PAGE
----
Published May 30, 2013
Some may consider this editorial to be self-serving, but I have prayed for objectivity and clarity in the writing of this treatise.
As editor of The Christian Index I have been a state missionary for ten years. Prior to my current ministry I was a pastor for over 40 years. I still consider myself a pastor at heart.
For almost five months I have been interim pastor of Cartersville First Baptist Church. I have loved every minute of it. It keeps me focused on the primacy of the local church in Baptist life.
Do I see weaknesses in our denominational structure? Of course I do. I also see weaknesses in the local church; and I even see weaknesses in my own family and in my own life. With God’s help I live, pray, and work to improve on all the above.
Baptist state conventions have come under increased scrutiny in recent years. Some contend that state conventions are unnecessary or perhaps only minimally useful. The focus in Southern Baptist life seems to be on church planting and international missions. Who in the world could possibly argue against the essentiality of missions and church planting?
A recent blog has suggested that some state conventions are not transparent when it comes to the distribution of Cooperative Program funds. They insist, for example, that the GBC is wrong to claim that the state convention maintains a 50/50 funding split between state and national entities.
It is true that the GBC budget has a line item for shared expenses that amounts to almost 20 percent of the total budget. That means that 40 percent of the remaining budget goes to Nashville to be distributed among SBC agencies and 40 percent stays in Georgia to meet our missionary obligations in our Jerusalem and Judea.
The shared expenses portion of the budget is both allowed and endorsed by the national convention. But the critics seem to forget that the Southern Baptist Convention has voted numerous times to approve these shared expense line items. An understanding of our history should be sufficient to put an end to such folderol.
As a reminder, the SBC voted to approve the shared expenses of the budget as early as 1934. In fact, a 50/50 division of expenses necessary for administration and promotion related to the state convention’s responsibilities for collection and advancement of the Cooperative Program may be found on pages 38-49 of the 1934 SBC Annual and pages 42-43, 45 of the 1983 SBC Annual.
For example, the money The Christian Index receives from the Cooperative Program is considered a shared expense, because we not only report news within the state, but national and international news of interest to Georgia Baptists. The state Baptist newspapers also promote the work and ministries of our national agencies like the North American Mission Board and the International Mission Board.
State Baptist newspapers also promote the Cooperative Program for state, national, and international missions. In fact, Southern Baptists would know very little about the CP if it were not for the state news journals.
If the GBC sent all of the shared expenses to the SBC Executive Committee in Nashville, then they would be obligated by convention policy to send half of that money back to the state convention. That could become a logistical nightmare for all involved.
Some have suggested that there are too many layers to our Baptist structure and that state conventions are passé. Additionally, charges of bureaucracy have been hurled at state conventions. The leadership of the GBC has implemented an austere management of Cooperative Program funds and along with the recent recession any kind of excess that might have existed has surely been eliminated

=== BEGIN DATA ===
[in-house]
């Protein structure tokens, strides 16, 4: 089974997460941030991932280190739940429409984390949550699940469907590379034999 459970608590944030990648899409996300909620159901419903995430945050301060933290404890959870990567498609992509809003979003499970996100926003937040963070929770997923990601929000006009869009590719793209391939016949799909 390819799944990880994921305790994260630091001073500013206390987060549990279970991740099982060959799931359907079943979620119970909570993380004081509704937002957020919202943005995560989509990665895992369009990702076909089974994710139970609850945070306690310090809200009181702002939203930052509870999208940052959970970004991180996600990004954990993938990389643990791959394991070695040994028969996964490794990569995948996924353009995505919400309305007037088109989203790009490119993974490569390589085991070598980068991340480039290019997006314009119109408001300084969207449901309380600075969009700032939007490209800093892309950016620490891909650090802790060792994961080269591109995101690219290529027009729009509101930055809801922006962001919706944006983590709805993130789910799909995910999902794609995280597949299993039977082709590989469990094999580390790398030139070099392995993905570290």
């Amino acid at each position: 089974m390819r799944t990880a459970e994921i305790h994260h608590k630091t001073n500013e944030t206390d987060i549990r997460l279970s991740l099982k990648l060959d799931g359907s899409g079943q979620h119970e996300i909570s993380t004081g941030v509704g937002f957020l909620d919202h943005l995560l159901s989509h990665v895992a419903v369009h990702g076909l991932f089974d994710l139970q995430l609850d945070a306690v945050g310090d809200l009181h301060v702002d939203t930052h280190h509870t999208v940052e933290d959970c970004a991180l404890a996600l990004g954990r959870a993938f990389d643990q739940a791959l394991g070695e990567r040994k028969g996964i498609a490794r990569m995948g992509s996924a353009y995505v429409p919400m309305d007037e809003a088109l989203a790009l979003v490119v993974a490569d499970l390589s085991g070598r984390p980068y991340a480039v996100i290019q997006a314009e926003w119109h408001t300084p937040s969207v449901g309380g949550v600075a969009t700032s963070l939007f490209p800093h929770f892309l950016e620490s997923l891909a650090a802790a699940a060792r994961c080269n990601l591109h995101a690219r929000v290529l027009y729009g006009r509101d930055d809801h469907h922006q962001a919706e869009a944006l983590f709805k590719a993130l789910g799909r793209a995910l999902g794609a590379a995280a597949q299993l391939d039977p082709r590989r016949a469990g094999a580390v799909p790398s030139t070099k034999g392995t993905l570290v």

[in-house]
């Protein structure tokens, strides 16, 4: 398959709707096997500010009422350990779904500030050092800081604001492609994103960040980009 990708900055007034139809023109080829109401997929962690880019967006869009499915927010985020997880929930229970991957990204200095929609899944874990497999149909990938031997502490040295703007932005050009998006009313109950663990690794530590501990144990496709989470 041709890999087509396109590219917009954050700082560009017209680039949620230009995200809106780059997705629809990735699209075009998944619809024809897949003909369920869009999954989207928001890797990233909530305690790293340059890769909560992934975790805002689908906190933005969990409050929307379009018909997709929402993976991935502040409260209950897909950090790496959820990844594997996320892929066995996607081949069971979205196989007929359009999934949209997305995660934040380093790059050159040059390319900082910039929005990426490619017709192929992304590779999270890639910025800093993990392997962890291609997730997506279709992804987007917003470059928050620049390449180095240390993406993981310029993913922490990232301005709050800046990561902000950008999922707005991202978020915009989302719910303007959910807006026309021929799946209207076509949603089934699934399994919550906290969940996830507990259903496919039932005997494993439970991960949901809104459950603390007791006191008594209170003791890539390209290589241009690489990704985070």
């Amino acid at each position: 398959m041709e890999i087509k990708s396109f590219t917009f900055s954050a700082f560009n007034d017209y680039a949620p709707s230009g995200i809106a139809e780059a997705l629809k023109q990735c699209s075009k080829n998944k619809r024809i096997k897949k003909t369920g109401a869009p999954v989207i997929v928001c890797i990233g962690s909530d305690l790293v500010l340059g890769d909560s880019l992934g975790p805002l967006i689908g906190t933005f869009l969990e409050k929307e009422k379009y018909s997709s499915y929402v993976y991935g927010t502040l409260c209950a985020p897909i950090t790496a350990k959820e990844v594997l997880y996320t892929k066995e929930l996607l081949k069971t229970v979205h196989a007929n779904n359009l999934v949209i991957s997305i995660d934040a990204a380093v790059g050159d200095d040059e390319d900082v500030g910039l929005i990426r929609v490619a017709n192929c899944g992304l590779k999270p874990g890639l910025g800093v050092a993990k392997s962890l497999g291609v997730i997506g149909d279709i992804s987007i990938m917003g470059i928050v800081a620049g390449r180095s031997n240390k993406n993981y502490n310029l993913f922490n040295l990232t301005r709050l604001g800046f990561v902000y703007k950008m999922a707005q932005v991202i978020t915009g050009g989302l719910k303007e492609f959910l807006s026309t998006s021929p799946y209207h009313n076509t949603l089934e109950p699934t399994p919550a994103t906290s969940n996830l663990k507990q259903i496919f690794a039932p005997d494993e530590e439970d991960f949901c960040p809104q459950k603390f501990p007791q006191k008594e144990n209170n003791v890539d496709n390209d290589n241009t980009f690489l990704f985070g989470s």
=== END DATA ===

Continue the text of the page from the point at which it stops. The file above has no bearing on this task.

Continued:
So, is there still a place for state conventions in Southern Baptist life? I have observed the work of state conventions from the outside and now from the inside and through the years I have become increasingly convinced that state conventions are absolutely essential to the overall Kingdom enterprise.
It is the state conventions that put “boots on the ground” in our denominational life. I will never forget the first board meeting I had as the editor of The Christian Index. Our executive director, J. Robert White, was there. I apologized for having traveled so many miles for convention responsibilities. Dr. White responded, “While we want to be frugal in our expenditures, I am not concerned about miles driven in ministering and in meeting with our Georgia Baptist pastors and churches. I want you to be on the field loving Georgia Baptists and ministering to them.”
The national convention serves a very significant purpose, but it’s the state Baptist conventions that actually have the “boots on the ground.”
Brill Taylor Collins has the official website for “Boots on the Ground.” He writes: “The expression ‘Boots on the Ground’ is used in military circles to talk about the direct physical presence of troops in an area of conflict over against the other military options in an age of high technology.”
Collins continues, “Aerial bombardment, guided missiles, ‘stand-off’ smart munitions, and off-shore fleets can take the fight to the threat. But the job doesn’t get done until we put ‘Boots on the Ground.’”
State conventions assist churches in developing a ministry of presence. When pastors need training, encouragement, counsel, and support the state convention provides a ministry of presence. When a church has a crisis or a need for guidance or leadership development the state convention provides a ministry of presence.
Space is not available to present all that the Georgia Baptist Convention does to assist Georgia Baptists and their churches, but our state missionaries are committed to serving with a personal touch, with a ministry of presence, with boots on the ground.
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